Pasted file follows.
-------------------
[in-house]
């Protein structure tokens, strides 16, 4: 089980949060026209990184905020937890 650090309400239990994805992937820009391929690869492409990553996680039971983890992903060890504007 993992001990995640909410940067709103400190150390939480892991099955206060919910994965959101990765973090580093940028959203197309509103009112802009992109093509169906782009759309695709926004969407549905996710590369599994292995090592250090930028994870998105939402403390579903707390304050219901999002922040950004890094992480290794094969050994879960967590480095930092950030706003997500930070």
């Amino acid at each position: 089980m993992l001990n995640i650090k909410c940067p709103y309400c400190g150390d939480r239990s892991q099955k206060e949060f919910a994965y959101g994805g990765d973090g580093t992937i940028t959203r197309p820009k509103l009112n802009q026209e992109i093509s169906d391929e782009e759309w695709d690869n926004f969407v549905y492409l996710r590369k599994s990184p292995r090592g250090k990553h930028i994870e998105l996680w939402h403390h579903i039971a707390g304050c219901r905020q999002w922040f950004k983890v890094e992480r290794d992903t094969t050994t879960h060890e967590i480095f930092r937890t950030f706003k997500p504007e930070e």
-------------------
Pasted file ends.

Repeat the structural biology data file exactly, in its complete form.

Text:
[in-house]
């Protein structure tokens, strides 16, 4: 089980949060026209990184905020937890 650090309400239990994805992937820009391929690869492409990553996680039971983890992903060890504007 993992001990995640909410940067709103400190150390939480892991099955206060919910994965959101990765973090580093940028959203197309509103009112802009992109093509169906782009759309695709926004969407549905996710590369599994292995090592250090930028994870998105939402403390579903707390304050219901999002922040950004890094992480290794094969050994879960967590480095930092950030706003997500930070």
């Amino acid at each position: 089980m993992l001990n995640i650090k909410c940067p709103y309400c400190g150390d939480r239990s892991q099955k206060e949060f919910a994965y959101g994805g990765d973090g580093t992937i940028t959203r197309p820009k509103l009112n802009q026209e992109i093509s169906d391929e782009e759309w695709d690869n926004f969407v549905y492409l996710r590369k599994s990184p292995r090592g250090k990553h930028i994870e998105l996680w939402h403390h579903i039971a707390g304050c219901r905020q999002w922040f950004k983890v890094e992480r290794d992903t094969t050994t879960h060890e967590i480095f930092r937890t950030f706003k997500p504007e930070e």